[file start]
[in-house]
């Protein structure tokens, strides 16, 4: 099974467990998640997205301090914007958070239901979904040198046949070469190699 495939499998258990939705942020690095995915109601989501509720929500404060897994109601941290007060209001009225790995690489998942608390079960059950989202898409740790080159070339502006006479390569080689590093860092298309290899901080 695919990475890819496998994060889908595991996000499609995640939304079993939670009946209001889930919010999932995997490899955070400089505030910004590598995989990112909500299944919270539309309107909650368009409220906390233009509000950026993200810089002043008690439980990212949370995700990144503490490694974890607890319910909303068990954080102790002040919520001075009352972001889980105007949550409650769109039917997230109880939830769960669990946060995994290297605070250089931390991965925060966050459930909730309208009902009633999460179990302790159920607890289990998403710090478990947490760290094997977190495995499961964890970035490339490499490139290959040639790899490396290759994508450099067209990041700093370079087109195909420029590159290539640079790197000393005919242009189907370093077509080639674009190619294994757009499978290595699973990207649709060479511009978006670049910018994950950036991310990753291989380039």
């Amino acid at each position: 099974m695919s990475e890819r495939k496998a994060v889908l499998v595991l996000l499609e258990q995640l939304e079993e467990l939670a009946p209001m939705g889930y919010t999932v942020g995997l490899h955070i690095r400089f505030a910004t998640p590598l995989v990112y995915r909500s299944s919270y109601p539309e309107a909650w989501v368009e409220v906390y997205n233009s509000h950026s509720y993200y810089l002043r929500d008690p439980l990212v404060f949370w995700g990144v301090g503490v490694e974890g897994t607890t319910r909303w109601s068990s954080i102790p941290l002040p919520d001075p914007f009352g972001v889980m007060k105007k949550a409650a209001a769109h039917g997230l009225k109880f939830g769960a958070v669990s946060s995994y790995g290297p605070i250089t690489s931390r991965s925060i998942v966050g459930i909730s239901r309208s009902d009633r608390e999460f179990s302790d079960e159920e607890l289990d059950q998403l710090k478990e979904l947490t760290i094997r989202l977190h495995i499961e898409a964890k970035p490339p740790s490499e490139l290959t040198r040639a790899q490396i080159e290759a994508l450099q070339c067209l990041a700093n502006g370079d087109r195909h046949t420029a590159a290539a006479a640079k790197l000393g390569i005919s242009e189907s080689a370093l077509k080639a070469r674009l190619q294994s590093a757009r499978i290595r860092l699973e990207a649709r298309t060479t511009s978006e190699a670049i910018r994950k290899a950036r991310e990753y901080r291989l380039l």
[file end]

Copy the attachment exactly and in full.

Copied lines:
[in-house]
């Protein structure tokens, strides 16, 4: 099974467990998640997205301090914007958070239901979904040198046949070469190699 495939499998258990939705942020690095995915109601989501509720929500404060897994109601941290007060209001009225790995690489998942608390079960059950989202898409740790080159070339502006006479390569080689590093860092298309290899901080 695919990475890819496998994060889908595991996000499609995640939304079993939670009946209001889930919010999932995997490899955070400089505030910004590598995989990112909500299944919270539309309107909650368009409220906390233009509000950026993200810089002043008690439980990212949370995700990144503490490694974890607890319910909303068990954080102790002040919520001075009352972001889980105007949550409650769109039917997230109880939830769960669990946060995994290297605070250089931390991965925060966050459930909730309208009902009633999460179990302790159920607890289990998403710090478990947490760290094997977190495995499961964890970035490339490499490139290959040639790899490396290759994508450099067209990041700093370079087109195909420029590159290539640079790197000393005919242009189907370093077509080639674009190619294994757009499978290595699973990207649709060479511009978006670049910018994950950036991310990753291989380039």
């Amino acid at each position: 099974m695919s990475e890819r495939k496998a994060v889908l499998v595991l996000l499609e258990q995640l939304e079993e467990l939670a009946p209001m939705g889930y919010t999932v942020g995997l490899h955070i690095r400089f505030a910004t998640p590598l995989v990112y995915r909500s299944s919270y109601p539309e309107a909650w989501v368009e409220v906390y997205n233009s509000h950026s509720y993200y810089l002043r929500d008690p439980l990212v404060f949370w995700g990144v301090g503490v490694e974890g897994t607890t319910r909303w109601s068990s954080i102790p941290l002040p919520d001075p914007f009352g972001v889980m007060k105007k949550a409650a209001a769109h039917g997230l009225k109880f939830g769960a958070v669990s946060s995994y790995g290297p605070i250089t690489s931390r991965s925060i998942v966050g459930i909730s239901r309208s009902d009633r608390e999460f179990s302790d079960e159920e607890l289990d059950q998403l710090k478990e979904l947490t760290i094997r989202l977190h495995i499961e898409a964890k970035p490339p740790s490499e490139l290959t040198r040639a790899q490396i080159e290759a994508l450099q070339c067209l990041a700093n502006g370079d087109r195909h046949t420029a590159a290539a006479a640079k790197l000393g390569i005919s242009e189907s080689a370093l077509k080639a070469r674009l190619q294994s590093a757009r499978i290595r860092l699973e990207a649709r298309t060479t511009s978006e190699a670049i910018r994950k290899a950036r991310e990753y901080r291989l380039l």